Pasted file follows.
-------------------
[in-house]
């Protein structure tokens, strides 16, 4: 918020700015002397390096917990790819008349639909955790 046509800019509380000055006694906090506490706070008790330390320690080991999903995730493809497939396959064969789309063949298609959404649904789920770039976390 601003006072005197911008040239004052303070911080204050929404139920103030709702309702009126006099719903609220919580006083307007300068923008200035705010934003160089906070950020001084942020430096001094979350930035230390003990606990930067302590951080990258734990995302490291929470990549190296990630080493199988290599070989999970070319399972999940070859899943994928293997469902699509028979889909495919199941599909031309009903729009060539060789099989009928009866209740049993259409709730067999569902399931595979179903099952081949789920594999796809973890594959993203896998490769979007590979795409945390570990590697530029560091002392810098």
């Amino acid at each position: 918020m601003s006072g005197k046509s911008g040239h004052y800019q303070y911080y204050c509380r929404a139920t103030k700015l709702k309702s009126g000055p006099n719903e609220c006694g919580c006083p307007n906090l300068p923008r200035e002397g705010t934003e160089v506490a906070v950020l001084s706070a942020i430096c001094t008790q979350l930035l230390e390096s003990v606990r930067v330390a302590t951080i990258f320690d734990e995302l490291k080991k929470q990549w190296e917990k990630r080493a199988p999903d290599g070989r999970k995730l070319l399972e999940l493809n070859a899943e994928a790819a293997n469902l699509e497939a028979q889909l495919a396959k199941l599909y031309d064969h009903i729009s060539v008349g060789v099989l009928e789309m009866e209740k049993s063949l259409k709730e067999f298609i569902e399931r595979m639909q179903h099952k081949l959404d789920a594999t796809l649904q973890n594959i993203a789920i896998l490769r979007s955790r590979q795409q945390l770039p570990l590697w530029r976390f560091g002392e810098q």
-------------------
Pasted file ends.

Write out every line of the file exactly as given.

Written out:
[in-house]
């Protein structure tokens, strides 16, 4: 918020700015002397390096917990790819008349639909955790 046509800019509380000055006694906090506490706070008790330390320690080991999903995730493809497939396959064969789309063949298609959404649904789920770039976390 601003006072005197911008040239004052303070911080204050929404139920103030709702309702009126006099719903609220919580006083307007300068923008200035705010934003160089906070950020001084942020430096001094979350930035230390003990606990930067302590951080990258734990995302490291929470990549190296990630080493199988290599070989999970070319399972999940070859899943994928293997469902699509028979889909495919199941599909031309009903729009060539060789099989009928009866209740049993259409709730067999569902399931595979179903099952081949789920594999796809973890594959993203896998490769979007590979795409945390570990590697530029560091002392810098």
């Amino acid at each position: 918020m601003s006072g005197k046509s911008g040239h004052y800019q303070y911080y204050c509380r929404a139920t103030k700015l709702k309702s009126g000055p006099n719903e609220c006694g919580c006083p307007n906090l300068p923008r200035e002397g705010t934003e160089v506490a906070v950020l001084s706070a942020i430096c001094t008790q979350l930035l230390e390096s003990v606990r930067v330390a302590t951080i990258f320690d734990e995302l490291k080991k929470q990549w190296e917990k990630r080493a199988p999903d290599g070989r999970k995730l070319l399972e999940l493809n070859a899943e994928a790819a293997n469902l699509e497939a028979q889909l495919a396959k199941l599909y031309d064969h009903i729009s060539v008349g060789v099989l009928e789309m009866e209740k049993s063949l259409k709730e067999f298609i569902e399931r595979m639909q179903h099952k081949l959404d789920a594999t796809l649904q973890n594959i993203a789920i896998l490769r979007s955790r590979q795409q945390l770039p570990l590697w530029r976390f560091g002392e810098q």